if the top vessel is only heavy enough to give say 1.5 atm i cant imagine it would retard the ferment much (i have opened bottles with far higher pressures from fermentations) but it would make for a non mechanical rig that works with no pumps etc .

a mix of floats and weights could be the way to go re getting a working pressure for ferment and use .

what point of use pressure is the feed to a standard gas ring ? that might be a number to work towards .

dpack



Joined: 02 Jul 2005
Posts: 32879
Location: yes
PostPosted: Wed Dec 14, 16 12:29 am    Post subject: Reply with quote    

getting an anerobic system seems important for the ferment and to avoid any surprises so that needs designing in.

Hairyloon



Joined: 20 Nov 2008
Posts: 14799
Location: Today I are mostly being in Yorkshire.
PostPosted: Wed Dec 14, 16 12:50 am    Post subject: Reply with quote    

dpack wrote:
getting an anerobic system seems important for the ferment and to avoid any surprises so that needs designing in.

Well that is easy enough: a bucket full of water upside down in a bucket full of water·..
You do need the right bacteria though. I had assumed there would be some naturally in some of the anaerobic sludge I had accumulated about the place, but I had no sign of any production until I seeded it from another source...

Shane



Joined: 31 Oct 2005
Posts: 3035
Location: Doha. Is hot.
PostPosted: Wed Dec 14, 16 4:10 am    Post subject: Reply with quote    

Hairyloon wrote:
Shane wrote:
I would recommend that you never put a liquid nitrogen generator in a shed

Where else should I keep it when it's not in use? Is too big to go in the basement.

Okay, smarty pants - let me rephrase it to say "don't operate it in a confined space". The reasons why should be obvious, I would hope.

Hairyloon wrote:
But thinking on, if you're gradually chilling air 'till it liquefies, then isn't the methane going to drop out first, followed by the oxygen...


From Wikipedia, typical biogas concentrations are:

Methane 50–75%
Carbon dioxide 25–50%
Nitrogen 0–10%
Hydrogen 0–1%
Hydrogen sulphide 0–3%
Oxygen 0%

I'd be surprised if that was all that was in it, and any impurities can become problematic for cryogenics. Oh - and 3% H2S will kill you, instantly, so you'll need to find a way to remove and dispose of that, as it will condense before the methane (which means you'll have a very strong concentration of H2S in your initial condensate).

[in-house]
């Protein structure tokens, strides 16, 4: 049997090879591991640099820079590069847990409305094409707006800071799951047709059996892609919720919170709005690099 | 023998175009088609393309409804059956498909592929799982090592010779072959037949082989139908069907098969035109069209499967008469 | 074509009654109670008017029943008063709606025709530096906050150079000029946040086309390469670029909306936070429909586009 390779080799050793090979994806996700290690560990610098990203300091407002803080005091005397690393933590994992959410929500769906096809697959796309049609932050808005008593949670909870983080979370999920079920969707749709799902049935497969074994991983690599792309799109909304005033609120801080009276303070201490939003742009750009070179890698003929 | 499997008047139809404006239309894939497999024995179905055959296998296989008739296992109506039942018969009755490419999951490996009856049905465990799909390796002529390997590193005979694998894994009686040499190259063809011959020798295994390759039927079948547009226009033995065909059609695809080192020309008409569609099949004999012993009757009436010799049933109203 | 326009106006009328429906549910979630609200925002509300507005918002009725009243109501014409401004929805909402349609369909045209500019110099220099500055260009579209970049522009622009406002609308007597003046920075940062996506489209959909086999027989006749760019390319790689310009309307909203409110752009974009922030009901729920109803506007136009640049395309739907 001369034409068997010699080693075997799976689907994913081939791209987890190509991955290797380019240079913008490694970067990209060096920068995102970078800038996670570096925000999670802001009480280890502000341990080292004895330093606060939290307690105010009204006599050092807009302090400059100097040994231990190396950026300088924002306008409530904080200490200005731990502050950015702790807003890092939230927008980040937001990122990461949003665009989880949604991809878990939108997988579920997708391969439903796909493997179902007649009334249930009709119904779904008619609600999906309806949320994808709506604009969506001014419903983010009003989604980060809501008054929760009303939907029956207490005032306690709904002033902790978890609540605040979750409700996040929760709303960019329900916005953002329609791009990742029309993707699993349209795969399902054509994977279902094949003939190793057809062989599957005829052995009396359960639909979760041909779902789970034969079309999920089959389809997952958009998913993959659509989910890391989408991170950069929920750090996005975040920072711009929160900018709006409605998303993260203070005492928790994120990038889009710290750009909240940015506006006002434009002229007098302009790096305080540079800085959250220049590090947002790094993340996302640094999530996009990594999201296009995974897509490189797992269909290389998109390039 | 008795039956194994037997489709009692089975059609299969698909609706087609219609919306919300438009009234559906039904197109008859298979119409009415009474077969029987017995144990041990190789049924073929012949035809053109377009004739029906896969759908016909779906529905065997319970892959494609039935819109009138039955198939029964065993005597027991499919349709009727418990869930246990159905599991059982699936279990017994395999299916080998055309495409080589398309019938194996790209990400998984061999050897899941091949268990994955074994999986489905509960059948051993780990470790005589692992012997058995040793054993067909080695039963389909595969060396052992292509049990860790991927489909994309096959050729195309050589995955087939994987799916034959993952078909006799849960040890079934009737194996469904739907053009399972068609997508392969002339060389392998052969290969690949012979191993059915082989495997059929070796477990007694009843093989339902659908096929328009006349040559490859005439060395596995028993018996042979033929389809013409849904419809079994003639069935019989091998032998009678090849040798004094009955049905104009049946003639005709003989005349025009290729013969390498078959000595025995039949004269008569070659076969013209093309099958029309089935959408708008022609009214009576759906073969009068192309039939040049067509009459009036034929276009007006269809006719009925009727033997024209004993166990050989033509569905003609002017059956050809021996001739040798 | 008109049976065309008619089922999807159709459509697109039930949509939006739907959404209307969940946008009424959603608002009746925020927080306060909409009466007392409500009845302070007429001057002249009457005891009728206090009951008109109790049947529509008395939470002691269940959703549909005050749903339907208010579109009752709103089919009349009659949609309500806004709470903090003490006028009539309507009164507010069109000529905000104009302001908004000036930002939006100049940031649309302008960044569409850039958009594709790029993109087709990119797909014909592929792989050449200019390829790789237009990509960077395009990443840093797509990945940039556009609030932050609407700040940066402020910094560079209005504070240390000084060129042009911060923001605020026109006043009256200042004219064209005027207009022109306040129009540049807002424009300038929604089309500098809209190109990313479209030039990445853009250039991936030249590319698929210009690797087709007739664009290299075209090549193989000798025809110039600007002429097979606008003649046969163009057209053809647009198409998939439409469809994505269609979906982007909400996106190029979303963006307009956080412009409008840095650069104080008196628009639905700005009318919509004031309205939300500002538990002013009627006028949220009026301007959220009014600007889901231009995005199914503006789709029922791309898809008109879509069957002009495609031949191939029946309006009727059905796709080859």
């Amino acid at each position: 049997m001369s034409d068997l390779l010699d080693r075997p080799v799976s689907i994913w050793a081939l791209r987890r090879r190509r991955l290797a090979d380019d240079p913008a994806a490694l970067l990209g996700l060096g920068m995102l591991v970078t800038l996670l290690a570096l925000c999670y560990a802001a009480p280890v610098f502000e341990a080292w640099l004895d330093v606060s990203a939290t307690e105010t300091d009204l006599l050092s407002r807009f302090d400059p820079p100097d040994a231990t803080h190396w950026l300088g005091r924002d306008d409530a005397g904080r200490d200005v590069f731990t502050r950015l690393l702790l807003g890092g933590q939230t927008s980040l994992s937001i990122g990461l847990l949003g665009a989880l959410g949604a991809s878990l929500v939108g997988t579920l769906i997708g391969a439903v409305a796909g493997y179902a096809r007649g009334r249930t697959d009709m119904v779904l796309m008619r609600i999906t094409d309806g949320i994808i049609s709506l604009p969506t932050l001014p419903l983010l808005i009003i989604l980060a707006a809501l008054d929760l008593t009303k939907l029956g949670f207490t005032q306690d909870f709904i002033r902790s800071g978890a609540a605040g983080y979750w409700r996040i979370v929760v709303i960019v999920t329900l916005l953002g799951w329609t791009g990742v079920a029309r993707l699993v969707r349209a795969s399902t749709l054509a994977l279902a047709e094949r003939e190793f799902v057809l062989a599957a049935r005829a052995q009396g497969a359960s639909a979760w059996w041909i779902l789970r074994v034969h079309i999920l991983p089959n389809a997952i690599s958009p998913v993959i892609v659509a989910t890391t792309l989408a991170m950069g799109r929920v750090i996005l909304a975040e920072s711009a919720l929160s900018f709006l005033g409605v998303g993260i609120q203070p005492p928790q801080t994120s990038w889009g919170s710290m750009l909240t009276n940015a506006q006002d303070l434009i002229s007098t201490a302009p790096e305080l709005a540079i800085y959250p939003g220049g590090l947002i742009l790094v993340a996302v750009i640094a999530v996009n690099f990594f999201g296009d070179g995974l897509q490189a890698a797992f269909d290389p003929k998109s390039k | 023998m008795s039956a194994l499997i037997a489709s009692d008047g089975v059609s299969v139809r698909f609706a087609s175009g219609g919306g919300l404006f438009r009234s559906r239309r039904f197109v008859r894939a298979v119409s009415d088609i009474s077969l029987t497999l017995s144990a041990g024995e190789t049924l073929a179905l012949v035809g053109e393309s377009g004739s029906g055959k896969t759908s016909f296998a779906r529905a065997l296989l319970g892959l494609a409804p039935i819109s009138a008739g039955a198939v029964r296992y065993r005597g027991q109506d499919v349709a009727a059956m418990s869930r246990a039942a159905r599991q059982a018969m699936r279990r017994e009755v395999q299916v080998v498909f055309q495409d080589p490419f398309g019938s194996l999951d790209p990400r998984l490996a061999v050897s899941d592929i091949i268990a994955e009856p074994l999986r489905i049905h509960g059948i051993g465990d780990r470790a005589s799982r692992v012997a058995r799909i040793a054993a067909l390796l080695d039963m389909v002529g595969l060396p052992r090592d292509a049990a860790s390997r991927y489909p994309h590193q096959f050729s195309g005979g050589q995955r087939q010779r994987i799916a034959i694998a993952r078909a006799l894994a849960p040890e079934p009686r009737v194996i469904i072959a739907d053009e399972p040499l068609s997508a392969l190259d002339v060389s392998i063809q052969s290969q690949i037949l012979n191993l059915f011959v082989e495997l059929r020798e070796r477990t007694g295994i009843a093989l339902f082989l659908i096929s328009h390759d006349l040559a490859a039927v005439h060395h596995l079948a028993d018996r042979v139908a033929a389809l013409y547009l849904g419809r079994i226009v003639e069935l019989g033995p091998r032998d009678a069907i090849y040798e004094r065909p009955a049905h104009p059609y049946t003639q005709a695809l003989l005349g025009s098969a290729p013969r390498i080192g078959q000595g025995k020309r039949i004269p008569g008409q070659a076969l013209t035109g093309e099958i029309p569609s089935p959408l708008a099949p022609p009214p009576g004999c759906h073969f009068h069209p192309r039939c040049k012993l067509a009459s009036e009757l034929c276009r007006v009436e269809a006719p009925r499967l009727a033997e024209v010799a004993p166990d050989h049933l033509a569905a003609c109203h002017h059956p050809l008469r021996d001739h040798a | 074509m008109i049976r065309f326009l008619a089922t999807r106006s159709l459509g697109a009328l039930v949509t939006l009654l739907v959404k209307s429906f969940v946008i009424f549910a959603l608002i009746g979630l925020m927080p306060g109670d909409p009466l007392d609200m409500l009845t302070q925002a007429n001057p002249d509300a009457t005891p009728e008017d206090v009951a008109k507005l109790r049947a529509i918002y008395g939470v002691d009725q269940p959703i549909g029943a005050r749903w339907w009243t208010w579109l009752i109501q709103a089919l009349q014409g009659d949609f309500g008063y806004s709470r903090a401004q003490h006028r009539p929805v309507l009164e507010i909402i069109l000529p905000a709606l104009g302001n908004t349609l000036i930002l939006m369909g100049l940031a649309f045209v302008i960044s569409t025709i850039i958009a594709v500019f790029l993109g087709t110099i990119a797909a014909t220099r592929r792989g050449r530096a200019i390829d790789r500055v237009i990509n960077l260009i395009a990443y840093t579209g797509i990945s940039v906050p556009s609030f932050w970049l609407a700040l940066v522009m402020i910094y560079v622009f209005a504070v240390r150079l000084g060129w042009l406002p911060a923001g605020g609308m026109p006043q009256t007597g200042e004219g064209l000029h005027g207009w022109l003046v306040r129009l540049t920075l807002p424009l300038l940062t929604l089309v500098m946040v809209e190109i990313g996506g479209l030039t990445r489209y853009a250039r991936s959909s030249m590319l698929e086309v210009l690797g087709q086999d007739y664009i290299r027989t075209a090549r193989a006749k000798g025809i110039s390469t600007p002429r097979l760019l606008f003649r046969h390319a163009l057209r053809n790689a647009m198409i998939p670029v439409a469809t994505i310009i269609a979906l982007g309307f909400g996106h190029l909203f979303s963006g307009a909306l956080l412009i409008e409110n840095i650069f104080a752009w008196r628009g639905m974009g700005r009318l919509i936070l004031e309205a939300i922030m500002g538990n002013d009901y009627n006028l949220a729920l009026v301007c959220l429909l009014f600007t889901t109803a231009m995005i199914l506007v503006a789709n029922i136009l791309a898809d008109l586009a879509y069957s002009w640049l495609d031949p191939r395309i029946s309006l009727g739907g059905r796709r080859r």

The liquid nitrogen generator looks like a bit of fun, but I'd seriously stay away from liquefying flammable gases at home.

As for methane storage - here's one I made earlier :


Mistress Rose



Joined: 21 Jul 2011
Posts: 8723

PostPosted: Wed Dec 14, 16 7:03 am    Post subject: Reply with quote    

Well I hope Hairyloon isn't going for one that size Shane. We would blow up the whole of Yorkshire and a bit more with one of them.

Hairyloon, if you take this project very far, do remember that air and methane can make an explosive mixture. A friends house was damaged rather badly from a natural gas leak in the early days. Her mother got some burns, but luckily wasn't too badly hurt, and the rest of the family got away with it because the lounge to kitchen door blew off its hinges so the main blast hit the wall.

dpack



Joined: 02 Jul 2005
Posts: 32879
Location: yes
PostPosted: Wed Dec 14, 16 1:02 pm    Post subject: Reply with quote    

h2s is about as toxic as hcn but has the added advantage of a very wide concentration of surprise range, more explosive than methane is a good way to think of it.

a sniff of 3% would be a very bad idea and iirc 4% is the lower limit of concentration of surprise in air.

if you wanted to remove it at lp running the gas stream via a chemical collector system ( trapping as fes using wire wool or filings is a possible answer) might work for small scale (cost is an issue) but in bulk flare it off is the option but that has a big environmental downside as you will mostly make so2 (and water so sulphurous acid is the main pollutant). ether way there are some rather trick pollution issues.

looking at the digester product gas if you run it strait to a burner same chemistry for the h2s applies ( ie so2[ aq ] as vapour ) which might not be wise to breathe but a gas leak in the kitchen would be seriously toxic from the h2s and smothering from the co2.
"natural" ie fossil gas is usually a lot cleaner from the ground than that biogas recipe and gets some hard core purification if it isnt.

my overall opinion is biogas might be green on the surface but there is some rather nasty chemistry to overcome if you look a bit more closely before domestic use is sensible.

Nick



Joined: 02 Nov 2004
Posts: 33659
Location: Hereford
PostPosted: Wed Dec 14, 16 1:17 pm    Post subject: Reply with quote    

Keeping the right bugs happy is the challenge in digesters. With a fixed food source hats not too hard but with mixed feed it's a nightmare. But the Product isn't purified before being pushed into the grid.